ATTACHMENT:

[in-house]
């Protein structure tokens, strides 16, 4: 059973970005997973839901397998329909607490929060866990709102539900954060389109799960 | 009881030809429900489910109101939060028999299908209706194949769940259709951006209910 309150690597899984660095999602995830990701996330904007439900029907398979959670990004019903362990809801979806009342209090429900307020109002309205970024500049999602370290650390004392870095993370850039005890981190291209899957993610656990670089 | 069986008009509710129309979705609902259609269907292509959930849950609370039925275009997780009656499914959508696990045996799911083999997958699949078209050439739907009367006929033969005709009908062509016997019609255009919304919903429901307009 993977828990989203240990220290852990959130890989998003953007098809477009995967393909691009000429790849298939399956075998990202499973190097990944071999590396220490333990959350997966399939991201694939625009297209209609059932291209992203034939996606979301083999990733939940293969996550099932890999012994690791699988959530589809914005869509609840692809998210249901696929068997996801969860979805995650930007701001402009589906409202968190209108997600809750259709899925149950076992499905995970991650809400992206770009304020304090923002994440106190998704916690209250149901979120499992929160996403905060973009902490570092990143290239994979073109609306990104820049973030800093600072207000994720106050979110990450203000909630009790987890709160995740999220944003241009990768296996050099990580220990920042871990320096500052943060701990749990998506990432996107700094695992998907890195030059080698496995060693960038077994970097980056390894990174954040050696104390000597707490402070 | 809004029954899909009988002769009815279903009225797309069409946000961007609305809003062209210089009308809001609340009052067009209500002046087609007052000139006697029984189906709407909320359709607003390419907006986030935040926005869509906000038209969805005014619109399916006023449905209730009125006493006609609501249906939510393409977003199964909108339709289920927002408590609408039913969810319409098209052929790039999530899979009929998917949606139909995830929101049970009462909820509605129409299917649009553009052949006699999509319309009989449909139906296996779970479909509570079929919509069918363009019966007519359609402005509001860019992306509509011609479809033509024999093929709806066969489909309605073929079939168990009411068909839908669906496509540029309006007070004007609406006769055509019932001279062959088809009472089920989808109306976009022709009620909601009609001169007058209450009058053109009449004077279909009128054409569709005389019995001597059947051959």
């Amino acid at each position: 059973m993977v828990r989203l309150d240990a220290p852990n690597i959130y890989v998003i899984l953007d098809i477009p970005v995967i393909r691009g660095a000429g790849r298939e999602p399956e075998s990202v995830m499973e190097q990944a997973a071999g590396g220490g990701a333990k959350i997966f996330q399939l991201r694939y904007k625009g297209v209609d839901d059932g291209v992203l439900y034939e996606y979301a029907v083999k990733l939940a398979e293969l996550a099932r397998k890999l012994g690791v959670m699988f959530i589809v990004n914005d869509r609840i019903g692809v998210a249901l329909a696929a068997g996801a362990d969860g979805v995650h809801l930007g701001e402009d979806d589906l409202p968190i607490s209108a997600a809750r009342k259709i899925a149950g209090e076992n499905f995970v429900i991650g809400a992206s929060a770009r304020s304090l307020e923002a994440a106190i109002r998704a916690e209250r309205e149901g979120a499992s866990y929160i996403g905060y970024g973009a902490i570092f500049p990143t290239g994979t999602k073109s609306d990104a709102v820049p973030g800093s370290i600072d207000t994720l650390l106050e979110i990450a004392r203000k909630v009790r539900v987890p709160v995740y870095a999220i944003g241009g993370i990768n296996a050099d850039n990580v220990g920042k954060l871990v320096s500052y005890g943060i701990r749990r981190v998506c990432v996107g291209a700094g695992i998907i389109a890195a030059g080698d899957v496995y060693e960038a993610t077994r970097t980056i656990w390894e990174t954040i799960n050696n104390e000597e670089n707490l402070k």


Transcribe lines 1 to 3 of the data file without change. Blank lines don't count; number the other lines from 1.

[in-house]
């Protein structure tokens, strides 16, 4: 059973970005997973839901397998329909607490929060866990709102539900954060389109799960 | 009881030809429900489910109101939060028999299908209706194949769940259709951006209910 309150690597899984660095999602995830990701996330904007439900029907398979959670990004019903362990809801979806009342209090429900307020109002309205970024500049999602370290650390004392870095993370850039005890981190291209899957993610656990670089 | 069986008009509710129309979705609902259609269907292509959930849950609370039925275009997780009656499914959508696990045996799911083999997958699949078209050439739907009367006929033969005709009908062509016997019609255009919304919903429901307009 993977828990989203240990220290852990959130890989998003953007098809477009995967393909691009000429790849298939399956075998990202499973190097990944071999590396220490333990959350997966399939991201694939625009297209209609059932291209992203034939996606979301083999990733939940293969996550099932890999012994690791699988959530589809914005869509609840692809998210249901696929068997996801969860979805995650930007701001402009589906409202968190209108997600809750259709899925149950076992499905995970991650809400992206770009304020304090923002994440106190998704916690209250149901979120499992929160996403905060973009902490570092990143290239994979073109609306990104820049973030800093600072207000994720106050979110990450203000909630009790987890709160995740999220944003241009990768296996050099990580220990920042871990320096500052943060701990749990998506990432996107700094695992998907890195030059080698496995060693960038077994970097980056390894990174954040050696104390000597707490402070 | 809004029954899909009988002769009815279903009225797309069409946000961007609305809003062209210089009308809001609340009052067009209500002046087609007052000139006697029984189906709407909320359709607003390419907006986030935040926005869509906000038209969805005014619109399916006023449905209730009125006493006609609501249906939510393409977003199964909108339709289920927002408590609408039913969810319409098209052929790039999530899979009929998917949606139909995830929101049970009462909820509605129409299917649009553009052949006699999509319309009989449909139906296996779970479909509570079929919509069918363009019966007519359609402005509001860019992306509509011609479809033509024999093929709806066969489909309605073929079939168990009411068909839908669906496509540029309006007070004007609406006769055509019932001279062959088809009472089920989808109306976009022709009620909601009609001169007058209450009058053109009449004077279909009128054409569709005389019995001597059947051959």
């Amino acid at each position: 059973m993977v828990r989203l309150d240990a220290p852990n690597i959130y890989v998003i899984l953007d098809i477009p970005v995967i393909r691009g660095a000429g790849r298939e999602p399956e075998s990202v995830m499973e190097q990944a997973a071999g590396g220490g990701a333990k959350i997966f996330q399939l991201r694939y904007k625009g297209v209609d839901d059932g291209v992203l439900y034939e996606y979301a029907v083999k990733l939940a398979e293969l996550a099932r397998k890999l012994g690791v959670m699988f959530i589809v990004n914005d869509r609840i019903g692809v998210a249901l329909a696929a068997g996801a362990d969860g979805v995650h809801l930007g701001e402009d979806d589906l409202p968190i607490s209108a997600a809750r009342k259709i899925a149950g209090e076992n499905f995970v429900i991650g809400a992206s929060a770009r304020s304090l307020e923002a994440a106190i109002r998704a916690e209250r309205e149901g979120a499992s866990y929160i996403g905060y970024g973009a902490i570092f500049p990143t290239g994979t999602k073109s609306d990104a709102v820049p973030g800093s370290i600072d207000t994720l650390l106050e979110i990450a004392r203000k909630v009790r539900v987890p709160v995740y870095a999220i944003g241009g993370i990768n296996a050099d850039n990580v220990g920042k954060l871990v320096s500052y005890g943060i701990r749990r981190v998506c990432v996107g291209a700094g695992i998907i389109a890195a030059g080698d899957v496995y060693e960038a993610t077994r970097t980056i656990w390894e990174t954040i799960n050696n104390e000597e670089n707490l402070k």